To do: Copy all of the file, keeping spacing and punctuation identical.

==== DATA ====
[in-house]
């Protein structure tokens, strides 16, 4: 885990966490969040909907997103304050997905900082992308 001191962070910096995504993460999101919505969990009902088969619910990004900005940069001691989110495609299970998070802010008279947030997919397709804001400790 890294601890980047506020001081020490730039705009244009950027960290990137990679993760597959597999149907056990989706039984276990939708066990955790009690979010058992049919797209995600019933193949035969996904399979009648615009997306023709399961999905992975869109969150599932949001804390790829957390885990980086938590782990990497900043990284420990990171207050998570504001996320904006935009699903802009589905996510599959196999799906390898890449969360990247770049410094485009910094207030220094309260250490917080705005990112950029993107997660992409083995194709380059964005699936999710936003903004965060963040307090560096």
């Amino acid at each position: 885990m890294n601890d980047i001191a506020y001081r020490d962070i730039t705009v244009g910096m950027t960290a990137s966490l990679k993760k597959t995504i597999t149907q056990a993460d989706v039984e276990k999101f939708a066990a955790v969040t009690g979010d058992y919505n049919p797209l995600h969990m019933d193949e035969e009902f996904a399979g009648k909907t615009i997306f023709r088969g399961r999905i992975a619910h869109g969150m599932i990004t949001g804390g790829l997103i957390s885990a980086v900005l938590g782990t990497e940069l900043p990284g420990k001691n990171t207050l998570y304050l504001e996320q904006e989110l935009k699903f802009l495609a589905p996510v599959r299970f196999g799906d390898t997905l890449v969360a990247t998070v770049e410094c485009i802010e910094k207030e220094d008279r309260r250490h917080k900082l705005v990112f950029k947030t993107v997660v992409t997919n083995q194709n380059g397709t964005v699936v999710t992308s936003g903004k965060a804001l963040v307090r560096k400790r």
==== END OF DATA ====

[in-house]
């Protein structure tokens, strides 16, 4: 885990966490969040909907997103304050997905900082992308 001191962070910096995504993460999101919505969990009902088969619910990004900005940069001691989110495609299970998070802010008279947030997919397709804001400790 890294601890980047506020001081020490730039705009244009950027960290990137990679993760597959597999149907056990989706039984276990939708066990955790009690979010058992049919797209995600019933193949035969996904399979009648615009997306023709399961999905992975869109969150599932949001804390790829957390885990980086938590782990990497900043990284420990990171207050998570504001996320904006935009699903802009589905996510599959196999799906390898890449969360990247770049410094485009910094207030220094309260250490917080705005990112950029993107997660992409083995194709380059964005699936999710936003903004965060963040307090560096």
């Amino acid at each position: 885990m890294n601890d980047i001191a506020y001081r020490d962070i730039t705009v244009g910096m950027t960290a990137s966490l990679k993760k597959t995504i597999t149907q056990a993460d989706v039984e276990k999101f939708a066990a955790v969040t009690g979010d058992y919505n049919p797209l995600h969990m019933d193949e035969e009902f996904a399979g009648k909907t615009i997306f023709r088969g399961r999905i992975a619910h869109g969150m599932i990004t949001g804390g790829l997103i957390s885990a980086v900005l938590g782990t990497e940069l900043p990284g420990k001691n990171t207050l998570y304050l504001e996320q904006e989110l935009k699903f802009l495609a589905p996510v599959r299970f196999g799906d390898t997905l890449v969360a990247t998070v770049e410094c485009i802010e910094k207030e220094d008279r309260r250490h917080k900082l705005v990112f950029k947030t993107v997660v992409t997919n083995q194709n380059g397709t964005v699936v999710t992308s936003g903004k965060a804001l963040v307090r560096k400790r």